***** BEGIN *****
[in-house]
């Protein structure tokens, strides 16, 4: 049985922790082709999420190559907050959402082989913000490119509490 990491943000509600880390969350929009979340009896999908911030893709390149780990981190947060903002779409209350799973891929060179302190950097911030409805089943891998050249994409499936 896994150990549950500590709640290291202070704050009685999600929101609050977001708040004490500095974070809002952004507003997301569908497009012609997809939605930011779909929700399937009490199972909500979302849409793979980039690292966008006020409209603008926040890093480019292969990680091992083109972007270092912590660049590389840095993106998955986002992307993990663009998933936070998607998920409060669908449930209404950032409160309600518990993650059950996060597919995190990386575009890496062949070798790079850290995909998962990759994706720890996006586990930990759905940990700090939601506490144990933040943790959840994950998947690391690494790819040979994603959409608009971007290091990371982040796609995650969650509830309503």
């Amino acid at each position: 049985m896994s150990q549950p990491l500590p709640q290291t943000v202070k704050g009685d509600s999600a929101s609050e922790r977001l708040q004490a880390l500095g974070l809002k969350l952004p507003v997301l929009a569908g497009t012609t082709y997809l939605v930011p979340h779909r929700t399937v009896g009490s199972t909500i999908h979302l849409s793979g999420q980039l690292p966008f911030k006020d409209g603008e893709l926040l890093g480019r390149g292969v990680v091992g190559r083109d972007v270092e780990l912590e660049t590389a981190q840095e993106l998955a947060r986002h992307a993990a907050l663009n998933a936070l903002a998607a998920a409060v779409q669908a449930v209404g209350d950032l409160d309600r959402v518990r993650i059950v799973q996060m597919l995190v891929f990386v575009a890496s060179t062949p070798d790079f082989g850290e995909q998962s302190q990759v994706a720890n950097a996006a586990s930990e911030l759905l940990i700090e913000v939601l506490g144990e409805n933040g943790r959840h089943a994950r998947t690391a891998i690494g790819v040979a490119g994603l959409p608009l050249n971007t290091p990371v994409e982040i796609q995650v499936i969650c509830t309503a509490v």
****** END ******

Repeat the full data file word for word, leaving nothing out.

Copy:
[in-house]
């Protein structure tokens, strides 16, 4: 049985922790082709999420190559907050959402082989913000490119509490 990491943000509600880390969350929009979340009896999908911030893709390149780990981190947060903002779409209350799973891929060179302190950097911030409805089943891998050249994409499936 896994150990549950500590709640290291202070704050009685999600929101609050977001708040004490500095974070809002952004507003997301569908497009012609997809939605930011779909929700399937009490199972909500979302849409793979980039690292966008006020409209603008926040890093480019292969990680091992083109972007270092912590660049590389840095993106998955986002992307993990663009998933936070998607998920409060669908449930209404950032409160309600518990993650059950996060597919995190990386575009890496062949070798790079850290995909998962990759994706720890996006586990930990759905940990700090939601506490144990933040943790959840994950998947690391690494790819040979994603959409608009971007290091990371982040796609995650969650509830309503």
């Amino acid at each position: 049985m896994s150990q549950p990491l500590p709640q290291t943000v202070k704050g009685d509600s999600a929101s609050e922790r977001l708040q004490a880390l500095g974070l809002k969350l952004p507003v997301l929009a569908g497009t012609t082709y997809l939605v930011p979340h779909r929700t399937v009896g009490s199972t909500i999908h979302l849409s793979g999420q980039l690292p966008f911030k006020d409209g603008e893709l926040l890093g480019r390149g292969v990680v091992g190559r083109d972007v270092e780990l912590e660049t590389a981190q840095e993106l998955a947060r986002h992307a993990a907050l663009n998933a936070l903002a998607a998920a409060v779409q669908a449930v209404g209350d950032l409160d309600r959402v518990r993650i059950v799973q996060m597919l995190v891929f990386v575009a890496s060179t062949p070798d790079f082989g850290e995909q998962s302190q990759v994706a720890n950097a996006a586990s930990e911030l759905l940990i700090e913000v939601l506490g144990e409805n933040g943790r959840h089943a994950r998947t690391a891998i690494g790819v040979a490119g994603l959409p608009l050249n971007t290091p990371v994409e982040i796609q995650v499936i969650c509830t309503a509490v």